The death of 200 children the British government apologizes for the scandal of the deaths of newborns in 20 years

The death of 200 children the British government apologizes for the scandal of the deaths of newborns in 20 years The British government has apologized, after publishing a report concluding that 200 children could have been prevented from dying in a hospital if they had received proper care.  The British government apologized on Wednesday after publishing a report concluding that the deaths of 200 babies in a hospital in northwest England could have been avoided with proper care, and not insisting on avoiding caesarean sections.  "I offer my apologies to all the families who have suffered so badly," British Health Minister Sajid Javid told MPs.  He explained that this report, which highlights the scale of this two-decade scandal, "clearly shows that you suffered because of a service that was there to help you and your loved ones bring life into this world."  The report, launched in 2017 and published on Wednesday morning, looked at 1,592 reported incidents at Shrewsbury Hospital, involving 1,486 families, mostly between 2000 and 2019.  The report reached alarming conclusions, as it confirmed that 201 children would have survived if the hospital provided them with better care, and nine mothers died due to poor care, while others were forced to give birth naturally when they should have undergone a caesarean section.  The 250-page report refers to cases of newborns suffering from skull fractures, broken bones and brain problems after they faced a lack of oxygen at the time of birth.  “Significant” deficiencies were also noted in a quarter of the 498 stillborn infants studied, and in 40 percent of cases, no internal hospital investigation was conducted.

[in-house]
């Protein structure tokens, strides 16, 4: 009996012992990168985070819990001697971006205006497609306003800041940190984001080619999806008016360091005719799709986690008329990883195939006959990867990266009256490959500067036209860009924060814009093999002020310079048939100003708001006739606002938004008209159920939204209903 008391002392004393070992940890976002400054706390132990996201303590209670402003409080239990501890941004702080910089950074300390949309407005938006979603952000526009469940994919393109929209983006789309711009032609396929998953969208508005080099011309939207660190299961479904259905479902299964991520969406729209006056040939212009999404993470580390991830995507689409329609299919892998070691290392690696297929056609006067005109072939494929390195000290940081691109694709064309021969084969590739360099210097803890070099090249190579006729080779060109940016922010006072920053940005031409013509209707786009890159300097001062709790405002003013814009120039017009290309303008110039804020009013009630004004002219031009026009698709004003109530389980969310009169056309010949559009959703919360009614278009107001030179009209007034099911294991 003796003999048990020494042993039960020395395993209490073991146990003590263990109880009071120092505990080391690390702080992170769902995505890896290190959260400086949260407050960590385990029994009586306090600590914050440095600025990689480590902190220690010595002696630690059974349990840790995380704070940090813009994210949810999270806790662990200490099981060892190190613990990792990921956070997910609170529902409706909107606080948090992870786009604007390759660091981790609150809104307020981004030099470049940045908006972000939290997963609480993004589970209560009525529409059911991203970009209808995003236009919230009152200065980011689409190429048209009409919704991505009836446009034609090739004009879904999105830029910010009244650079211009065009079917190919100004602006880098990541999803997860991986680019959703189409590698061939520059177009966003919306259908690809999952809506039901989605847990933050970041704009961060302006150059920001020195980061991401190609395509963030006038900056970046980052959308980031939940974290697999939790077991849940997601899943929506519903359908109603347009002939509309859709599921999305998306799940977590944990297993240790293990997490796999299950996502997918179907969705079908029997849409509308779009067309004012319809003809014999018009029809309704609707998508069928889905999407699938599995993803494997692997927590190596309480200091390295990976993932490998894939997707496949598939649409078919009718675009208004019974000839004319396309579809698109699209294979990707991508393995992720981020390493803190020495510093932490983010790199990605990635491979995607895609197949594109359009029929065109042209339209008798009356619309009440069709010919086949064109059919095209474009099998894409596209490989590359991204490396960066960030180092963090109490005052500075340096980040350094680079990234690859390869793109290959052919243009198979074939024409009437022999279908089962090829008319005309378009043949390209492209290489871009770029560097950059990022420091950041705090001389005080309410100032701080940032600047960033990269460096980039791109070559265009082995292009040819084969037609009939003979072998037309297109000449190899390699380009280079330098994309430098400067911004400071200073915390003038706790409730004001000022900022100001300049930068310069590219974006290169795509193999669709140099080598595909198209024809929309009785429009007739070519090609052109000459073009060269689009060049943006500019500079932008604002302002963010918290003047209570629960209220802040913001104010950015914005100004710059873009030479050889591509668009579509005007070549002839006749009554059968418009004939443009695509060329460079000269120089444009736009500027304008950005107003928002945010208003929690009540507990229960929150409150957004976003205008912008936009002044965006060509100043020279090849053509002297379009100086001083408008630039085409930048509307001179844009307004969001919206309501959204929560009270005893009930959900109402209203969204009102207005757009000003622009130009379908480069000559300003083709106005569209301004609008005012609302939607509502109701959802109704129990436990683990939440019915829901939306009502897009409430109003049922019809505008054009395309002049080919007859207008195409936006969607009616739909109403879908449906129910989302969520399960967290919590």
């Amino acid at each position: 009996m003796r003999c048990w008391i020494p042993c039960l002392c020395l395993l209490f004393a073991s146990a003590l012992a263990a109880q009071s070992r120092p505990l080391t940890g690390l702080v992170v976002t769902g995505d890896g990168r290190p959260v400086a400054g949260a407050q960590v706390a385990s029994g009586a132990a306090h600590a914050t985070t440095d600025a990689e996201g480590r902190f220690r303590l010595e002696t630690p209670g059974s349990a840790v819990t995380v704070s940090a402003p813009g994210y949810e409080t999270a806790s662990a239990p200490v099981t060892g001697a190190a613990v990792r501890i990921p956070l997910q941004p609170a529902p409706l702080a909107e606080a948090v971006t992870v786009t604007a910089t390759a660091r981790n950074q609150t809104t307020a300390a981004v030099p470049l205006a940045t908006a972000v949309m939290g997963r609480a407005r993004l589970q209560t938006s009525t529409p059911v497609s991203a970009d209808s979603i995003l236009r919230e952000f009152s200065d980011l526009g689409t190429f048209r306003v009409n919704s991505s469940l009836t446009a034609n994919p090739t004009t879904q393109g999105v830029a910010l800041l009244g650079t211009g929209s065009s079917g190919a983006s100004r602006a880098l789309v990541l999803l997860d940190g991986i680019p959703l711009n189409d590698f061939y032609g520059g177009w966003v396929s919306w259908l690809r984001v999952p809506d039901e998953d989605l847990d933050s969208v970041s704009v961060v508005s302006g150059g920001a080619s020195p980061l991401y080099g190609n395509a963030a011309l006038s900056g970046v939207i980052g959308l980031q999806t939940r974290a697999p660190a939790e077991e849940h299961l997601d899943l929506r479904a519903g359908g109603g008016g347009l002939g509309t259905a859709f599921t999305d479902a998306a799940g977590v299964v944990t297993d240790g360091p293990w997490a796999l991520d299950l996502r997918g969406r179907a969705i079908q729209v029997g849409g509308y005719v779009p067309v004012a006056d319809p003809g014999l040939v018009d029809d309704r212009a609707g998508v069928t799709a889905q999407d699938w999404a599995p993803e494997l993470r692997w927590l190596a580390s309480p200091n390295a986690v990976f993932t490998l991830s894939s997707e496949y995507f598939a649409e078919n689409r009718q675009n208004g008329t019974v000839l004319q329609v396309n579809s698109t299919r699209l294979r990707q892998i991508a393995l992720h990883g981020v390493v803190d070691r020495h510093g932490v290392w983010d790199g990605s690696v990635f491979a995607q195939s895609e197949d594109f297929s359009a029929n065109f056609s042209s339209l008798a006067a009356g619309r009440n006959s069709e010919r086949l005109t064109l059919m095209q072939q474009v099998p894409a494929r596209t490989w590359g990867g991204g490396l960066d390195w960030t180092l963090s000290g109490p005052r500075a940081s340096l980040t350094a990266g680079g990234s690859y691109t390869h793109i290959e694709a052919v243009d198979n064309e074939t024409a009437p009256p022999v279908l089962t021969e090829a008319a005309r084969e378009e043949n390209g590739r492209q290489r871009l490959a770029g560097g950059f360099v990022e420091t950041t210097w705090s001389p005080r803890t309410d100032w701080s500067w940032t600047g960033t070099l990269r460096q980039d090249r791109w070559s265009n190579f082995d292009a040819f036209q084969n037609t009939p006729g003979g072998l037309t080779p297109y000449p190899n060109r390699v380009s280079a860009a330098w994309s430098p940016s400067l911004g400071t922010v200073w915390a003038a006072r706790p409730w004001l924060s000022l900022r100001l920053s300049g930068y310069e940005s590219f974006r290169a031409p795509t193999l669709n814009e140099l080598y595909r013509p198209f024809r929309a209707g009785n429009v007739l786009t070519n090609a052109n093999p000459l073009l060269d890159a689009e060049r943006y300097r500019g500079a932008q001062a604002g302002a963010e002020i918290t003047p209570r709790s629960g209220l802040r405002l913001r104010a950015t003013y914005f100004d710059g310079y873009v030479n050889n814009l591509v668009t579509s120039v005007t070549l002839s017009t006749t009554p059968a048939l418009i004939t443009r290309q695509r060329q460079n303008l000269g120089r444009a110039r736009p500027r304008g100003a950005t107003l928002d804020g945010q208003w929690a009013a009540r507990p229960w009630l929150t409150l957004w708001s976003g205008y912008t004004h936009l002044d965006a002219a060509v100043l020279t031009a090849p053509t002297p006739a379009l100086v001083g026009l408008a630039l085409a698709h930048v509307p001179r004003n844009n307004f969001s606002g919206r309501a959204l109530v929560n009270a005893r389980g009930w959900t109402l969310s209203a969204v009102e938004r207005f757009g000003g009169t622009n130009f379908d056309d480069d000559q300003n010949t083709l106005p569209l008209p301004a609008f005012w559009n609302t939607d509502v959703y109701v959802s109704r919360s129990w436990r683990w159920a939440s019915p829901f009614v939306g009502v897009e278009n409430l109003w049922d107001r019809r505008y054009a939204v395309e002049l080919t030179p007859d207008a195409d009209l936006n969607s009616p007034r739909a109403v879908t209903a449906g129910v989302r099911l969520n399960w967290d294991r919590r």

The British government has apologized, after publishing a report concluding that 200 children could have been prevented from dying in a hospital if they had received proper care.

The British government apologized on Wednesday after publishing a report concluding that the deaths of 200 babies in a hospital in northwest England could have been avoided with proper care, and not insisting on avoiding caesarean sections.

"I offer my apologies to all the families who have suffered so badly," British Health Minister Sajid Javid told MPs.

He explained that this report, which highlights the scale of this two-decade scandal, "clearly shows that you suffered because of a service that was there to help you and your loved ones bring life into this world."

The report, launched in 2017 and published on Wednesday morning, looked at 1,592 reported incidents at Shrewsbury Hospital, involving 1,486 families, mostly between 2000 and 2019.

The report reached alarming conclusions, as it confirmed that 201 children would have survived if the hospital provided them with better care, and nine mothers died due to poor care, while others were forced to give birth naturally when they should have undergone a caesarean section.

The 250-page report refers to cases of newborns suffering from skull fractures, broken bones and brain problems after they faced a lack of oxygen at the time of birth.

“Significant” deficiencies were also noted in a quarter of the 498 stillborn infants studied, and in 40 percent of cases, no internal hospital investigation was conducted.
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